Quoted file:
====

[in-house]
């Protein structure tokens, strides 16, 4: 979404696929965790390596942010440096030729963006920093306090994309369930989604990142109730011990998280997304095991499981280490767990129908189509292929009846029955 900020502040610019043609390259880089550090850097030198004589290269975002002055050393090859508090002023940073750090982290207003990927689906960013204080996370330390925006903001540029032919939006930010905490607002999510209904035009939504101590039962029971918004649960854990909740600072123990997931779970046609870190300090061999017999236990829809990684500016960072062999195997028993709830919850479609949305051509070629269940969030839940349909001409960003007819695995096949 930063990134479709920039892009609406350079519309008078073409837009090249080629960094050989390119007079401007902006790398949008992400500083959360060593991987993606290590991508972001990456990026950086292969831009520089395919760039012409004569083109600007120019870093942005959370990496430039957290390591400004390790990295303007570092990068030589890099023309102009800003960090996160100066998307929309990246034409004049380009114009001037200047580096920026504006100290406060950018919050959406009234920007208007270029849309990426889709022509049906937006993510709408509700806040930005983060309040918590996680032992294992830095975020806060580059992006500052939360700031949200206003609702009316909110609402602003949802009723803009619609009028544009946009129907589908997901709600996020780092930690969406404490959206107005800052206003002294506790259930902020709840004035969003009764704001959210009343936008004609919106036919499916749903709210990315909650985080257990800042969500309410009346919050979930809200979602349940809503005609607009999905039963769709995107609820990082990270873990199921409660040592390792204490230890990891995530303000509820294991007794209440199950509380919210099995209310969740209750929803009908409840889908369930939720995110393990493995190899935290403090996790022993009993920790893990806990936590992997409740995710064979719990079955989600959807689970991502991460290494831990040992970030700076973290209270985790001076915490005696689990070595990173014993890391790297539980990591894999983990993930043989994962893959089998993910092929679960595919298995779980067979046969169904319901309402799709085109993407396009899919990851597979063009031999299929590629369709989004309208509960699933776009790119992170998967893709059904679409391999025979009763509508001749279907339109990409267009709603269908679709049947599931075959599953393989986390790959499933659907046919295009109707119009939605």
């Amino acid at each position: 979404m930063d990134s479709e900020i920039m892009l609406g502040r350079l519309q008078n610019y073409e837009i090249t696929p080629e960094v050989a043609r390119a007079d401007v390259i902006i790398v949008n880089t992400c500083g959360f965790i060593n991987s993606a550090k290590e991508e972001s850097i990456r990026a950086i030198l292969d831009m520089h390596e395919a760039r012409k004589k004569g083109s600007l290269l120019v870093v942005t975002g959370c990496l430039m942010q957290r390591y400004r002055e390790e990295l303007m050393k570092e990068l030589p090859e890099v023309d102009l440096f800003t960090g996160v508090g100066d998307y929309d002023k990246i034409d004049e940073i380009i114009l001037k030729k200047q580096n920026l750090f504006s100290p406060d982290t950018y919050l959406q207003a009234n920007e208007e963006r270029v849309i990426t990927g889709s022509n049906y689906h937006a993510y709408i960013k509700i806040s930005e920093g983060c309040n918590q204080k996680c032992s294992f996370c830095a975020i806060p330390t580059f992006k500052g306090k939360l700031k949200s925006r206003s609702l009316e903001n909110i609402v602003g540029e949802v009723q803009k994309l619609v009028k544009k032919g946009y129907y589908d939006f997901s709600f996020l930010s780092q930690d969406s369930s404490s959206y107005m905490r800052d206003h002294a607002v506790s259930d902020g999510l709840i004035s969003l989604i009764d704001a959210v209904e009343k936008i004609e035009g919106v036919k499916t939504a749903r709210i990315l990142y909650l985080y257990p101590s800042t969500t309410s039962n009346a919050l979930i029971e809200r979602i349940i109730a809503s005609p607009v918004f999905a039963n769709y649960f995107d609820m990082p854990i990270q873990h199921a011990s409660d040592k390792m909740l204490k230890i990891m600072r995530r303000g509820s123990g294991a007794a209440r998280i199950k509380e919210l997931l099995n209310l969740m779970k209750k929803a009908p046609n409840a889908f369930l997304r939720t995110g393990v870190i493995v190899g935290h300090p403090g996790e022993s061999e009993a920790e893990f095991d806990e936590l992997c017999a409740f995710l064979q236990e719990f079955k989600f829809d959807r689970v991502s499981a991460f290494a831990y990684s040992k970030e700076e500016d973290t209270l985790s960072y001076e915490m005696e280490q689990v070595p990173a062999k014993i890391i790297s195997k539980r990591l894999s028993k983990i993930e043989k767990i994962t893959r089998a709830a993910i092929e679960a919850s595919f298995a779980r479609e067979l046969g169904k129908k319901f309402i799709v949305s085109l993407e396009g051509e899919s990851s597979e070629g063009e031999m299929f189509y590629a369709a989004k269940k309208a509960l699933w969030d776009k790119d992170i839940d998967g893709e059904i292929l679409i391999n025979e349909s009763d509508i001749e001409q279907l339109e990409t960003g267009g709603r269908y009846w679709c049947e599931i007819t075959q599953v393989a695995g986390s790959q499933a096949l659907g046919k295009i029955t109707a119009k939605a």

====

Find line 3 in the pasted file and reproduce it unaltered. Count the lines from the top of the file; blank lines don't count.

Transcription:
């Amino acid at each position: 979404m930063d990134s479709e900020i920039m892009l609406g502040r350079l519309q008078n610019y073409e837009i090249t696929p080629e960094v050989a043609r390119a007079d401007v390259i902006i790398v949008n880089t992400c500083g959360f965790i060593n991987s993606a550090k290590e991508e972001s850097i990456r990026a950086i030198l292969d831009m520089h390596e395919a760039r012409k004589k004569g083109s600007l290269l120019v870093v942005t975002g959370c990496l430039m942010q957290r390591y400004r002055e390790e990295l303007m050393k570092e990068l030589p090859e890099v023309d102009l440096f800003t960090g996160v508090g100066d998307y929309d002023k990246i034409d004049e940073i380009i114009l001037k030729k200047q580096n920026l750090f504006s100290p406060d982290t950018y919050l959406q207003a009234n920007e208007e963006r270029v849309i990426t990927g889709s022509n049906y689906h937006a993510y709408i960013k509700i806040s930005e920093g983060c309040n918590q204080k996680c032992s294992f996370c830095a975020i806060p330390t580059f992006k500052g306090k939360l700031k949200s925006r206003s609702l009316e903001n909110i609402v602003g540029e949802v009723q803009k994309l619609v009028k544009k032919g946009y129907y589908d939006f997901s709600f996020l930010s780092q930690d969406s369930s404490s959206y107005m905490r800052d206003h002294a607002v506790s259930d902020g999510l709840i004035s969003l989604i009764d704001a959210v209904e009343k936008i004609e035009g919106v036919k499916t939504a749903r709210i990315l990142y909650l985080y257990p101590s800042t969500t309410s039962n009346a919050l979930i029971e809200r979602i349940i109730a809503s005609p607009v918004f999905a039963n769709y649960f995107d609820m990082p854990i990270q873990h199921a011990s409660d040592k390792m909740l204490k230890i990891m600072r995530r303000g509820s123990g294991a007794a209440r998280i199950k509380e919210l997931l099995n209310l969740m779970k209750k929803a009908p046609n409840a889908f369930l997304r939720t995110g393990v870190i493995v190899g935290h300090p403090g996790e022993s061999e009993a920790e893990f095991d806990e936590l992997c017999a409740f995710l064979q236990e719990f079955k989600f829809d959807r689970v991502s499981a991460f290494a831990y990684s040992k970030e700076e500016d973290t209270l985790s960072y001076e915490m005696e280490q689990v070595p990173a062999k014993i890391i790297s195997k539980r990591l894999s028993k983990i993930e043989k767990i994962t893959r089998a709830a993910i092929e679960a919850s595919f298995a779980r479609e067979l046969g169904k129908k319901f309402i799709v949305s085109l993407e396009g051509e899919s990851s597979e070629g063009e031999m299929f189509y590629a369709a989004k269940k309208a509960l699933w969030d776009k790119d992170i839940d998967g893709e059904i292929l679409i391999n025979e349909s009763d509508i001749e001409q279907l339109e990409t960003g267009g709603r269908y009846w679709c049947e599931i007819t075959q599953v393989a695995g986390s790959q499933a096949l659907g046919k295009i029955t109707a119009k939605a």